Aging parents — where to turn when you notice changes

More and more busy people are learning what it means to have an aging parent who needs help, and needs it now!

More and more busy people are learning what it means to have an aging parent who needs help, and needs it now!

You get a call at work and dad has fallen and he’s on his way to the hospital in an ambulance with a broken hip.

Or mom is in the hospital dehydrated, way behind on her scheduled meds — some of her meds are in the carpet and she’s not sure what they’re for.

Or you visit mom and dad and in the fridge is outdated food, the bathroom is a mess, and dad’s wearing the same clothes he had on for the last three days.

These are the very real scenarios we hear and see every day. Perhaps a bit of information here can be very helpful to reduce these major stressors that happen seemingly at the worst possible times.

Is your parent managing safely at home? Are they keeping on their proper medication schedule?

Have they suffered a fall?

Is their home being kept up satisfactorily?

Are bills and mail up to date? Is your intuition telling you something’s not right?

Signs like these may indicate that a little more support is needed to ensure safety at home.

Having someone who is a professional in aging/home care can provide a more objective set of eyes, and may provide suggestions that support healthier living at home.

Are safety equipment supports in the home? Simple additions like safety handles in the shower/tub, or safety handles on the toilet, are indispensable for avoiding a fall. They are like an extra set of hands helping to keep balanced.

Taller toilets and walk in showers are two important advances in safe home living as we age. Stability poles in the bedroom, or bathroom, can be life savers as well.

Has your parent expressed future health wishes? Assigned Power of Attorney? And is it recorded in the appropriate document? An Advance Directive and a CPR directive are two tools that should be discussed with a parent’s doctor much earlier than most people choose to. Talk to your parent’s doctor right away and be prepared. Related to these documents is the Power of Attorney document (via the lawyer) that allows a trusted family member or friend to assist with legal decisions in times of need.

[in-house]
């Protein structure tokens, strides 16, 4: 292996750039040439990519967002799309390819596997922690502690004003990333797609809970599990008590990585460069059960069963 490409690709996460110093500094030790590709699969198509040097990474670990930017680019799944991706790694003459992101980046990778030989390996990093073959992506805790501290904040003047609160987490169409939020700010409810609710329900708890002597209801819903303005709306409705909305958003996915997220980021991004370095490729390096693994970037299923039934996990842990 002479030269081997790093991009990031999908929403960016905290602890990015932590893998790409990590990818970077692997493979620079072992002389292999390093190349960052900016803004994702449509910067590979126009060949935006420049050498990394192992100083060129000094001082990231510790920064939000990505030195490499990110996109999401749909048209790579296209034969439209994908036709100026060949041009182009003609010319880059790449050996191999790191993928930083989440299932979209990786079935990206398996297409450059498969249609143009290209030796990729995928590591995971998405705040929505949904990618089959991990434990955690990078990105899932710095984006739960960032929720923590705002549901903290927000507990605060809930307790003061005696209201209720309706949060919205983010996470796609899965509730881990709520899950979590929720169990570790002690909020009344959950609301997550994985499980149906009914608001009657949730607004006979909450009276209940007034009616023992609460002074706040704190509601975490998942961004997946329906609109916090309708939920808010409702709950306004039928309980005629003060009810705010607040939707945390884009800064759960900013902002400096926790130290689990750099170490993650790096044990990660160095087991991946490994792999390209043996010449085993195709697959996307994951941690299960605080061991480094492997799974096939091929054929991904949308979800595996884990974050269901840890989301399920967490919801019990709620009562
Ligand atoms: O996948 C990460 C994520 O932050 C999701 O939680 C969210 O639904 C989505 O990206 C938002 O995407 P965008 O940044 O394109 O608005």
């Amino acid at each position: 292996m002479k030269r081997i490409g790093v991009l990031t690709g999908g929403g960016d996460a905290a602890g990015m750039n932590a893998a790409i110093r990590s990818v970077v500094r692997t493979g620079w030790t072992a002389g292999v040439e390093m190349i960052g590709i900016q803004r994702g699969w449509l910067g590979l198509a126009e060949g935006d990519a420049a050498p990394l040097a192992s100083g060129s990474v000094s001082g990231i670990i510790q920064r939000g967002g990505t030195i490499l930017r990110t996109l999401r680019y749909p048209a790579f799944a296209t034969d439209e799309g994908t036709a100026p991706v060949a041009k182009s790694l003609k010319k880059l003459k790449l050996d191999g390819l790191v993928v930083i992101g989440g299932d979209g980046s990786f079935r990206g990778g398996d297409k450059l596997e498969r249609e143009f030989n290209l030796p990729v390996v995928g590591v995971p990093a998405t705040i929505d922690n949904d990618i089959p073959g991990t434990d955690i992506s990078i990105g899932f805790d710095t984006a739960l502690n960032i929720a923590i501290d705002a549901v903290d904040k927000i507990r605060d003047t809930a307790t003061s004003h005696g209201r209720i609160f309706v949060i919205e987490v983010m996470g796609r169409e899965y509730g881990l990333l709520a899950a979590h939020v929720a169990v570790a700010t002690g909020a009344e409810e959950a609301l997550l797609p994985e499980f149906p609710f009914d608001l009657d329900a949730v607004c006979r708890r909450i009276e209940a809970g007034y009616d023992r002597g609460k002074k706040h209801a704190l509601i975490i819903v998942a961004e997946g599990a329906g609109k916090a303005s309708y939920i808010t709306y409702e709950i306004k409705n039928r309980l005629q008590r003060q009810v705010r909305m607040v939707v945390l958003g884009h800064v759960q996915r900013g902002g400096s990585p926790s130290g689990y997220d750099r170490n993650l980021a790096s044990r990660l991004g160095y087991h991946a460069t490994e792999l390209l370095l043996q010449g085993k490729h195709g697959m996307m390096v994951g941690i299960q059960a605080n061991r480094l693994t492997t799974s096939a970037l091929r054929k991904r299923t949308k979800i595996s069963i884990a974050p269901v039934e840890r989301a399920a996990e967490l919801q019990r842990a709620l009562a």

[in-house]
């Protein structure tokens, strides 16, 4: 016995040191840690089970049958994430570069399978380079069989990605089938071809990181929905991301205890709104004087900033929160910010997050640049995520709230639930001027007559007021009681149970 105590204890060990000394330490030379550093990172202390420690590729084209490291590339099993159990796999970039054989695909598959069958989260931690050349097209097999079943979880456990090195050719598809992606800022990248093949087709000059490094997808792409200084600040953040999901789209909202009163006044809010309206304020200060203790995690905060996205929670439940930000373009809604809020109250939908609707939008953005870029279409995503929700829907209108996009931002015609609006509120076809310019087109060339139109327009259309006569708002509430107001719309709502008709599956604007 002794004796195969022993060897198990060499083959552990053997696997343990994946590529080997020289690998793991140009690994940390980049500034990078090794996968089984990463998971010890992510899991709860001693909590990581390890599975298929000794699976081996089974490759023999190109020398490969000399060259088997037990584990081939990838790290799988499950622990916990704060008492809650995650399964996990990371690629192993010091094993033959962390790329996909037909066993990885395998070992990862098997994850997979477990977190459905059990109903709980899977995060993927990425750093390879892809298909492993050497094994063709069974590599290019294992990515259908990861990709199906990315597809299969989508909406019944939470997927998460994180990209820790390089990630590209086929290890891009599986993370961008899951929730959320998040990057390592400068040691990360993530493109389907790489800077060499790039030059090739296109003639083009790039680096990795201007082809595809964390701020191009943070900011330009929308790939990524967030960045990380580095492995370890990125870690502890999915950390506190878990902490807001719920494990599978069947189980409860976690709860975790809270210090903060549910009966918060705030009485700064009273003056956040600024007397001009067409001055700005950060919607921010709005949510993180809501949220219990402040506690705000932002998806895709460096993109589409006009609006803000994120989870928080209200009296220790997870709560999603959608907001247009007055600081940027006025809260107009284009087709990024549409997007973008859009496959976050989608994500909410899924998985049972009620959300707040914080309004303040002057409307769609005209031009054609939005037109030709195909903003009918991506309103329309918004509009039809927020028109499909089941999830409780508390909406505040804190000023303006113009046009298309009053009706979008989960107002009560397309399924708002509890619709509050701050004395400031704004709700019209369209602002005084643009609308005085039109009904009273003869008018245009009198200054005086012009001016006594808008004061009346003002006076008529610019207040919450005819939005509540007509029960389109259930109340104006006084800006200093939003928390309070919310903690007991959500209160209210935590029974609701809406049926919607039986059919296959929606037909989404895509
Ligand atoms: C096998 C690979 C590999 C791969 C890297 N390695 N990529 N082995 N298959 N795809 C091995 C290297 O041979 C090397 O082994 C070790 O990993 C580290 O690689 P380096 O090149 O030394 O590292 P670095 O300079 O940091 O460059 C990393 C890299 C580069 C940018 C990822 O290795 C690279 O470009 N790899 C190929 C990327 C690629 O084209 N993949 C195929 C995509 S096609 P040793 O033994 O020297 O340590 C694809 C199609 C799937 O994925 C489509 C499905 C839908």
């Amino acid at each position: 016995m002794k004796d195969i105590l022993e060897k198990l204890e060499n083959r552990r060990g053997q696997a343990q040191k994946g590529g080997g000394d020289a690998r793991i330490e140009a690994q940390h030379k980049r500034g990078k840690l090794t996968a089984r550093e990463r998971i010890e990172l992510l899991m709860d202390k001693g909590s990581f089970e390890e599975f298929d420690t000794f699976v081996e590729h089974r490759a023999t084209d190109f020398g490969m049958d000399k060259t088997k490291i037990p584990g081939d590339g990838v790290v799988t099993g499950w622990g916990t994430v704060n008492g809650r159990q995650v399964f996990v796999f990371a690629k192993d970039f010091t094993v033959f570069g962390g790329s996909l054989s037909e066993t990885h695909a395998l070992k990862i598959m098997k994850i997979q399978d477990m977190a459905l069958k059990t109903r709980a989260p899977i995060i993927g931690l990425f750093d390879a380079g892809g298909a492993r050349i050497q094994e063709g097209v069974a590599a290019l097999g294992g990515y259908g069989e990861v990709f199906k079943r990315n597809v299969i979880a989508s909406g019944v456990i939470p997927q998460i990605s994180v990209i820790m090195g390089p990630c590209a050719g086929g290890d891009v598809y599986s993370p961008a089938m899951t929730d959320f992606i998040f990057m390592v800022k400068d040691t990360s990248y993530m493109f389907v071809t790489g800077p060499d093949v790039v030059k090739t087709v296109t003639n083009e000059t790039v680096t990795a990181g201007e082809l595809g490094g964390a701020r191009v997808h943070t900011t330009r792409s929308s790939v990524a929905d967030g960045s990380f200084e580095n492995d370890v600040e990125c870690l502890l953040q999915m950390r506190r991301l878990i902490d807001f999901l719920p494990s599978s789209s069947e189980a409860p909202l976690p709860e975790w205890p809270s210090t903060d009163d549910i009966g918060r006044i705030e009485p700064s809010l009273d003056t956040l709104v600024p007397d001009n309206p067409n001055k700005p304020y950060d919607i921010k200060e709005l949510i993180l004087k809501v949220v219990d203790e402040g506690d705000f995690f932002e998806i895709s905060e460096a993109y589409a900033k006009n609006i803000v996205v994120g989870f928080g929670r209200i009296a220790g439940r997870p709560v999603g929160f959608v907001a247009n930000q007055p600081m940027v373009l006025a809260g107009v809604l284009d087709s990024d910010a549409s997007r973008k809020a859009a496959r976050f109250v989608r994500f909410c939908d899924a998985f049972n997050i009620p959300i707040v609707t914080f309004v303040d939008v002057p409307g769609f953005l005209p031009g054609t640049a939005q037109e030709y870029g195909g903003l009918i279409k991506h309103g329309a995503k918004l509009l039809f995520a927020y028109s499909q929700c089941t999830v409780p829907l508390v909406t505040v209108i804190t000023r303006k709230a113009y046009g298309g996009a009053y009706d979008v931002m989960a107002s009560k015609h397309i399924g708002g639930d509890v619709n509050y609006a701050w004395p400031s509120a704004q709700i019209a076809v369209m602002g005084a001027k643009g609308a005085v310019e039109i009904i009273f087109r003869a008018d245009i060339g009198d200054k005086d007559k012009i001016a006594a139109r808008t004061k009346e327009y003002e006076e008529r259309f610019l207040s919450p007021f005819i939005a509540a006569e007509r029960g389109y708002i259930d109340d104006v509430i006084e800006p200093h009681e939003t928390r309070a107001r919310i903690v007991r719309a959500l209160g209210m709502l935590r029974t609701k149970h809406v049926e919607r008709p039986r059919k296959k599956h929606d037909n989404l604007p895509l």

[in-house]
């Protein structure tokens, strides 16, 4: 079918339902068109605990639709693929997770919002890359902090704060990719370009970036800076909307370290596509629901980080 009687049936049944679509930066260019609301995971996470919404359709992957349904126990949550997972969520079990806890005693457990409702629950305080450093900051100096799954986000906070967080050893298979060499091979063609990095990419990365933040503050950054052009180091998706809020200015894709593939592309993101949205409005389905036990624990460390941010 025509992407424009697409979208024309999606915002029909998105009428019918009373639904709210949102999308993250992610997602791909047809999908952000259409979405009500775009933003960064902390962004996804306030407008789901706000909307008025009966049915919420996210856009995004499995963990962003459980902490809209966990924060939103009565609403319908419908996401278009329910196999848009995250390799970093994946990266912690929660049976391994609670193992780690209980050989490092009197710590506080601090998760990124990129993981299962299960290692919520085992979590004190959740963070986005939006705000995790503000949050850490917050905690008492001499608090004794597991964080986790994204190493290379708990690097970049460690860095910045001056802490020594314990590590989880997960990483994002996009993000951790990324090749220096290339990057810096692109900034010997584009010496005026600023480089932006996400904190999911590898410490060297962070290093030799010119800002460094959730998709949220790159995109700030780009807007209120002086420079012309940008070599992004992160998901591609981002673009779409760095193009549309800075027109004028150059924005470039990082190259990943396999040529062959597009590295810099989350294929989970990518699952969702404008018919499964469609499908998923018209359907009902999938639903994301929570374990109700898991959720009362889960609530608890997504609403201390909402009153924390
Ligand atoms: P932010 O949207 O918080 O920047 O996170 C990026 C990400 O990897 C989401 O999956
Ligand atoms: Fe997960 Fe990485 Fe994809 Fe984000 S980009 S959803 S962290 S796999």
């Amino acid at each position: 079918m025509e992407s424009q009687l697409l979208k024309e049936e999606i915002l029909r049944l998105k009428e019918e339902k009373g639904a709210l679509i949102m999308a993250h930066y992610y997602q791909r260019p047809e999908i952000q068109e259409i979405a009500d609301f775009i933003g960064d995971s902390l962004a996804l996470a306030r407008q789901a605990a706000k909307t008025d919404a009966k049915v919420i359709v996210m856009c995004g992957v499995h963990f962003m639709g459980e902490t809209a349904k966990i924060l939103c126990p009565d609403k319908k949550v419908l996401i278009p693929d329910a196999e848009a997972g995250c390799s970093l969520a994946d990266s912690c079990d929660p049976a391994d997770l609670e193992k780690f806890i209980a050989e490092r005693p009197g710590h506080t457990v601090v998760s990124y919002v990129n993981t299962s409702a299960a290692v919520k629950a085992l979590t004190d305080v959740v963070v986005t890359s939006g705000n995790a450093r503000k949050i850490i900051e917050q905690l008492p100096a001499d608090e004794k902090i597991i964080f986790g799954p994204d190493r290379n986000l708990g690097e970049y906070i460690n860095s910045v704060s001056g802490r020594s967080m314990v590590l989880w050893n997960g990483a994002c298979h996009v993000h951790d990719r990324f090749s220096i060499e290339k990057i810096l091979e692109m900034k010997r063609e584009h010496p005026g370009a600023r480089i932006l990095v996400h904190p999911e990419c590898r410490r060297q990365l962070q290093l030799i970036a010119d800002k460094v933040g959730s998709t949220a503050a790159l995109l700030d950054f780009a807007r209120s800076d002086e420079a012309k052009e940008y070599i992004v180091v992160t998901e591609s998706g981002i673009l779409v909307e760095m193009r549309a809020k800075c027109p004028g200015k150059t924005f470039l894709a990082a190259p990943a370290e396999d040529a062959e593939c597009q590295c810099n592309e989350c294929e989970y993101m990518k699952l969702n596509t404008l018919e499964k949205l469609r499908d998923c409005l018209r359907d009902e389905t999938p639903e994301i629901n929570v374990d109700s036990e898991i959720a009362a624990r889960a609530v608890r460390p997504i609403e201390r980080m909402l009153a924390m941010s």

The importance of these documents cannot be understated, and are too often realized when it’s too late.

Not sure how to find out what resources for aging loved ones are out there? Call the Island Health (previously VIHA) inquiry line at 1-877-734-4101 and ask for a Community Resource Guide, which lists many different types of services for seniors, as well as various providers in each category. For example: home care services, prepared meal delivery, housekeeping, transportation, housing options, etc.

If your parent needs a health/home safety/cognitive assessment, this is also the right number to call first to inquire.

Finally, calling a helpful provider like Nurse Next Door as a resource can answer many questions, as private providers are often in touch with the excess of information and knowledge needed to support family members and help provide information and care for an aging parent effectively.

Stopping aging isn’t possible, but being prepared for it is. Equip yourself with knowledge and save yourself a potential crisis.

Chris Wilkinson is owner/GM of the Cowichan and Central VI Nurse Next Door Home Care Services franchise. Visit NurseNextDoor.com or email Chris at Cowichan@NurseNextDoor.com for more info.

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